Blog archive

More than one path for FedRAMP

FedRAMP logo -- GSA image

In an Aug. 30 FCW article about a ninth vendor receiving approval through the Federal Risk and Authorization Management Program (FedRAMP), reader Peter Stark questioned whether companies were skirting the FedRAMP process by earning agency authorities to operate (ATOs) rather than certification through the FedRAMP’ Joint Authorization Board (JAB): The article states that Akamai is the 9th vendor to receive FedRAMP approval, then lists only five others. The other three are characterized as receiving "agency authority to operate," implying it's not the same as FedRAMP ATO (presumably being issued by an individual agency for its own enterprise). Then it concludes by stating that one of those three is the only federal agency to achieve FedRAMP approval. It doesn't seem like all those statements can be true. Does an agency ATO somehow equate to FedRAMP approval?

Frank Konkel responds: This question has come up before, most notably when Amazon Web Services went through an agency ATO process to gain FedRAMP certification. Some questioned whether gaining the ATO was on par with attaining JAB certification.

As FCW Editor-in-Chief Troy K. Schneider explained in May, an agency-provided authority to operate is no less “real” than certification to operate from the FedRAMP JAB. Either avenue is perfectly acceptable. As Scott Renda, Federal Data Center Consolidation portfolio manager Scott Renda has repeatedly stated, to think otherwise is mistaken.

"We never intended the JAB to authorize every system in government," Renda said at the FOSE conference in May. "That's a myth. And it would slow things down." What the FedRAMP team wants, he stressed, "is to implement a government-wide standard."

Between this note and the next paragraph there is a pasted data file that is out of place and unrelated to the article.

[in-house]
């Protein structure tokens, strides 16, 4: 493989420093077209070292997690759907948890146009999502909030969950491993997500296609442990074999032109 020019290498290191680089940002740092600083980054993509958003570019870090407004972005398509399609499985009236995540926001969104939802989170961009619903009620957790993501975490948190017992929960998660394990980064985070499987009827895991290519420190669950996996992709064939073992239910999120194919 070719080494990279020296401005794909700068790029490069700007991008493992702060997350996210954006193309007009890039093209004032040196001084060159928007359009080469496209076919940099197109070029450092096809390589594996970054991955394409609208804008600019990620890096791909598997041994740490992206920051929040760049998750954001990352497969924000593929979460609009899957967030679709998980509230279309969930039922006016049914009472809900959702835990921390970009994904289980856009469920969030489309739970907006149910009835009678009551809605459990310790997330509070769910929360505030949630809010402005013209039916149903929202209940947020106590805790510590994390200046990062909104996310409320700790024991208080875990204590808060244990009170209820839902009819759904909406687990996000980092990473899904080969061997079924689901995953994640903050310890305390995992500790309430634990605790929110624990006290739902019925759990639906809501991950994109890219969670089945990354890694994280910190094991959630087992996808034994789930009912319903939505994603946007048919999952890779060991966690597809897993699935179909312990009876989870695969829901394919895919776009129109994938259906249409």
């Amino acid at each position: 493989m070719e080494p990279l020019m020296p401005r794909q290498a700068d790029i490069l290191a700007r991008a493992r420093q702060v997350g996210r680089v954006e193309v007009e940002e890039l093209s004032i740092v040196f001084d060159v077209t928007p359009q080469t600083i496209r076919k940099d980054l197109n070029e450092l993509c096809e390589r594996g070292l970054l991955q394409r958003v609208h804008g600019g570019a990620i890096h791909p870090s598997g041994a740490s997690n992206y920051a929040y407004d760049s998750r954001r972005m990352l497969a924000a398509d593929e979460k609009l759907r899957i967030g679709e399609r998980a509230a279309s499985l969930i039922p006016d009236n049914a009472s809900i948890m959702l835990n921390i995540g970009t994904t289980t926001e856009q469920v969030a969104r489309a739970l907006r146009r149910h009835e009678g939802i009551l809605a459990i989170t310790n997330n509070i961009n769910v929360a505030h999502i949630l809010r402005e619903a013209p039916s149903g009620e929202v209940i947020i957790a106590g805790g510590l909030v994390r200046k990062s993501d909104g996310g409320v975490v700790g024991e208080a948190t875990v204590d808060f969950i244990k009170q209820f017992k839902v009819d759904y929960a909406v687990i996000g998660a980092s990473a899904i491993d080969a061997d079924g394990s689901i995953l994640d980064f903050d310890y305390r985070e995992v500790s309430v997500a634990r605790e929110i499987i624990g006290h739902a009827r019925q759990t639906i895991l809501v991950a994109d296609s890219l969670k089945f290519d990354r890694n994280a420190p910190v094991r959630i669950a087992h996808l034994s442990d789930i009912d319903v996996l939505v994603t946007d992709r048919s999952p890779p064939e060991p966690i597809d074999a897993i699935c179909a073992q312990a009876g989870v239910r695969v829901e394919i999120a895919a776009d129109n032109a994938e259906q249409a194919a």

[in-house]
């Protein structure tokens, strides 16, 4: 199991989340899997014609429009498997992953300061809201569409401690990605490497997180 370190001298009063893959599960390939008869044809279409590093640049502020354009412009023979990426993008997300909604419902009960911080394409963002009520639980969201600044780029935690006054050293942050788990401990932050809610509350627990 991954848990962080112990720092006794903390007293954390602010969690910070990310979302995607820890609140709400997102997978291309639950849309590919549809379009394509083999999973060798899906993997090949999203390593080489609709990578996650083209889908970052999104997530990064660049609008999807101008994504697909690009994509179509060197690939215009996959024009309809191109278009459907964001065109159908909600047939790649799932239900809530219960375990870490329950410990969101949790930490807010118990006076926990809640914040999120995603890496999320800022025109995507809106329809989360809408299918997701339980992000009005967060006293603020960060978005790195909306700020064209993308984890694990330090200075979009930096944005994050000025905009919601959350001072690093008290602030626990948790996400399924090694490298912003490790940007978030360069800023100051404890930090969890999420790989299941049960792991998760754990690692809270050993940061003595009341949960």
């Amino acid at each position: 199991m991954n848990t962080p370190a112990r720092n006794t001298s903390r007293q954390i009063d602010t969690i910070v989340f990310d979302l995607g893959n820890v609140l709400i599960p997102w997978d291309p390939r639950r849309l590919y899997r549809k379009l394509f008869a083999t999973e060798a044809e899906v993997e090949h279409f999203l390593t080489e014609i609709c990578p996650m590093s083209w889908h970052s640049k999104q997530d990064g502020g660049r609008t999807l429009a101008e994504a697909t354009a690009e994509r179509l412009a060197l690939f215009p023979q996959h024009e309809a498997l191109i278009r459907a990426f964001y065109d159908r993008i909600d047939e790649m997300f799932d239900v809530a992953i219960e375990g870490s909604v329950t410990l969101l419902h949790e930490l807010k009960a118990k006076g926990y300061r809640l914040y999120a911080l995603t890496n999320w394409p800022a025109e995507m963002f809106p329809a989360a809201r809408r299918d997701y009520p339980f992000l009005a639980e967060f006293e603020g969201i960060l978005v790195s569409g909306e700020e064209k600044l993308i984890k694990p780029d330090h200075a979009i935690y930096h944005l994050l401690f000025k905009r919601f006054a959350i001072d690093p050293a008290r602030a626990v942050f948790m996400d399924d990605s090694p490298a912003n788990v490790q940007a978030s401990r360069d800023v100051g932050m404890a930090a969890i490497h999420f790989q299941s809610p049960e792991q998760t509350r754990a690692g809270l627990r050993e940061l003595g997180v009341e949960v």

Posted by Frank Konkel on Sep 05, 2013 at 8:09 AM

FCW in Print

In the latest issue: Looking back on three decades of big stories in federal IT.


  • Anne Rung -- Commerce Department Photo

    Exit interview with Anne Rung

    The government's departing top acquisition official said she leaves behind a solid foundation on which to build more effective and efficient federal IT.

  • Charles Phalen

    Administration appoints first head of NBIB

    The National Background Investigations Bureau announced the appointment of its first director as the agency prepares to take over processing government background checks.

  • Sen. James Lankford (R-Okla.)

    Senator: Rigid hiring process pushes millennials from federal work

    Sen. James Lankford (R-Okla.) said agencies are missing out on younger workers because of the government's rigidity, particularly its protracted hiring process.

  • FCW @ 30 GPS

    FCW @ 30

    Since 1987, FCW has covered it all -- the major contracts, the disruptive technologies, the picayune scandals and the many, many people who make federal IT function. Here's a look back at six of the most significant stories.

  • Shutterstock image.

    A 'minibus' appropriations package could be in the cards

    A short-term funding bill is expected by Sept. 30 to keep the federal government operating through early December, but after that the options get more complicated.

  • Defense Secretary Ash Carter speaks at the TechCrunch Disrupt conference in San Francisco

    DOD launches new tech hub in Austin

    The DOD is opening a new Defense Innovation Unit Experimental office in Austin, Texas, while Congress debates legislation that could defund DIUx.

Reader comments

Please post your comments here. Comments are moderated, so they may not appear immediately after submitting. We will not post comments that we consider abusive or off-topic.

Please type the letters/numbers you see above

More from 1105 Public Sector Media Group